Published in 1982, Shadows of Yog-Sothoth is the first separate adventure product produced for Chaosium's Call of Cthulhu roleplaying game. It's not the first adventure ever produced for the game; that honor goes to "The Haunted House," a sample scenario that's been included in the back of every edition of the game since 1981. Moreover, Shadows of Yog-Sothoth isn't a single adventure anyway but rather a collection of seven linked scenarios, each one building on the one that came before.
Shadows of Yog-Sothoth is thus an early example of the "adventure path" model so in vogue these days. The early adventures are (largely) playable independently of the others, but the later ones all assume the Investigators have completed the previous ones in order to make sense, unlike, for example, the Giant-Drow series, whose individual modules are all, well, modular. Of course, the explicit linking of seven adventures into "a global campaign to save mankind" is precisely what made this product so revolutionary in its day. Shadows of Yog-Sothoth was a complete, pre-scripted campaign in about 60 pages, giving the Keeper everything he needed to keep his players' busy for months. It's not hard to see why it was so well received by gamers and critics alike.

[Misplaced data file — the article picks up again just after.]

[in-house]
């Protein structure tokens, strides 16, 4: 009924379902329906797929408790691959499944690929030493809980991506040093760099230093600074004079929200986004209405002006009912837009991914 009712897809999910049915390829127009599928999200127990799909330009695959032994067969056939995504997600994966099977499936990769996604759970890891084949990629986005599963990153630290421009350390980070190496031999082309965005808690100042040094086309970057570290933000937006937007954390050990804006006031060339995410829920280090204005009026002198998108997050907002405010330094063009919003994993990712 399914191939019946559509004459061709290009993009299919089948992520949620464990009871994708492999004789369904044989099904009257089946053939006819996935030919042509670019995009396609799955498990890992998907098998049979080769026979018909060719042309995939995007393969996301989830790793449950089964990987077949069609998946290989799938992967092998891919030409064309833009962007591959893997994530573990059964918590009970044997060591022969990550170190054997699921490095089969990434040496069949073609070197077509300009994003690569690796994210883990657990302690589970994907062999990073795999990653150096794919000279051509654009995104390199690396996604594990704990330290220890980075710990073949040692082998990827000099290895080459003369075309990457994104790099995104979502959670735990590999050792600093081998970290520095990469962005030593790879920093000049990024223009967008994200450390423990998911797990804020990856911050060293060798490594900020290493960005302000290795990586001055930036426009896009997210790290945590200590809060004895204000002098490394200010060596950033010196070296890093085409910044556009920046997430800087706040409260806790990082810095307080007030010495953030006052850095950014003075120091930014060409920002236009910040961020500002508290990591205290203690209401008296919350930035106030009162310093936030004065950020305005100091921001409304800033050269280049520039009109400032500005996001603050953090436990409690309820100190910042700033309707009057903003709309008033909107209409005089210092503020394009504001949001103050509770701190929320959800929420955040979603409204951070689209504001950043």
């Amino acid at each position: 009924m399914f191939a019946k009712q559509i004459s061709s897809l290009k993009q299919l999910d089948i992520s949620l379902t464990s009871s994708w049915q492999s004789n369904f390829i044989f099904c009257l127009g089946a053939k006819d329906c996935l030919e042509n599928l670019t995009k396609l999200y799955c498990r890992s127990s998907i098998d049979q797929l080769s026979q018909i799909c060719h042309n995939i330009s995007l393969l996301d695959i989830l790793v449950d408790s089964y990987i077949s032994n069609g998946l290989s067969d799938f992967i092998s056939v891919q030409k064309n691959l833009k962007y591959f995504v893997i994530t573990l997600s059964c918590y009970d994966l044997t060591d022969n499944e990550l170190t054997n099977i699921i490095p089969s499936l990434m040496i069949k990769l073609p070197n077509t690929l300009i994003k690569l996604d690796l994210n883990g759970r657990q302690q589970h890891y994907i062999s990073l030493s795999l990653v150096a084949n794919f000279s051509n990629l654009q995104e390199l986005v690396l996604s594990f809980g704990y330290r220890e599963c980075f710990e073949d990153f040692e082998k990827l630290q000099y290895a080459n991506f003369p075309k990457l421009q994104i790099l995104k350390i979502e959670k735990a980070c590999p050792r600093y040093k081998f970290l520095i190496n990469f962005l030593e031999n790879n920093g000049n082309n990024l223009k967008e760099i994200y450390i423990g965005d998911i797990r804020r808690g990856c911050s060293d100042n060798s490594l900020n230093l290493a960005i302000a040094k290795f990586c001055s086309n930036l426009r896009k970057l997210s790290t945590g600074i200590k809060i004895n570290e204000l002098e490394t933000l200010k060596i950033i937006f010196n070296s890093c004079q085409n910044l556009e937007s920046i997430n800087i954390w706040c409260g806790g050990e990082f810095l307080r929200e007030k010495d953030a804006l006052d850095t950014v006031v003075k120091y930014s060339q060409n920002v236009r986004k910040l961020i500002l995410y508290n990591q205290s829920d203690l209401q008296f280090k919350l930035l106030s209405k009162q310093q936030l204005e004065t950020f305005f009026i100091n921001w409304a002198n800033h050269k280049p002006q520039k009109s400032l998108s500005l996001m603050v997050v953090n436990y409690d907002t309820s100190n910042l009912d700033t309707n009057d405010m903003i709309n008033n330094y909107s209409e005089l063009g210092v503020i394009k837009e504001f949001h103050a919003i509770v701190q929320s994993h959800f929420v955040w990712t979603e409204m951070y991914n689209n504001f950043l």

I know I loved it. I've probably used Shadows of Yog-Sothoth as the basis for a Call of Cthulhu campaign more times than I care to remember. This is partly the result of its being a complete campaign under two covers and partly because the campaign it offers is a terrific, globe-trotting romp from Boston to Scotland to Easter Island, filled with memorable antagonists, such as the immortal sorcerer Carl Stanford (whose name is a reference to CoC's creator Sandy Petersen, whose full name is Carl Sanford Joslyn Petersen). Along the way the Investigators get to take on a plethora of Mythos opponents, including not just Nyarlathotep but even Great Cthulhu himself. It's a heady mixture of elements that I found irresistible back in the day and pretty well defined my sense of what Call of Cthulhu was like as a game.
Nowadays, I don't think as highly of it. The individual adventures feel more than a little railroad-y in places and the overall feel of the thing has, in my opinion, more in common with pulp adventures than with H.P. Lovecraft's brooding cosmicism. Of course, for some, that's precisely the appeal and neither criticism is a fatal one. In my experience, most gamers prefer a large dollop of pulp in their CoC games and the scenarios are short and loosely written enough that their railroad tracks can easily be modified or removed entirely without doing much harm either to them or to the overall direction of the campaign.
Still, Shadows of Yog-Sothoth is an early effort and it shows. It's a "classic" product more in the sense that it came early enough in the history of Call of Cthulhu to provide a template that other products would follow and improve upon rather than being a product that still retains its power nearly three decades later. I have many fond memories of playing through it, but I don't have any desire to return to it now -- a good example of where my memories of a thing are better than the thing itself.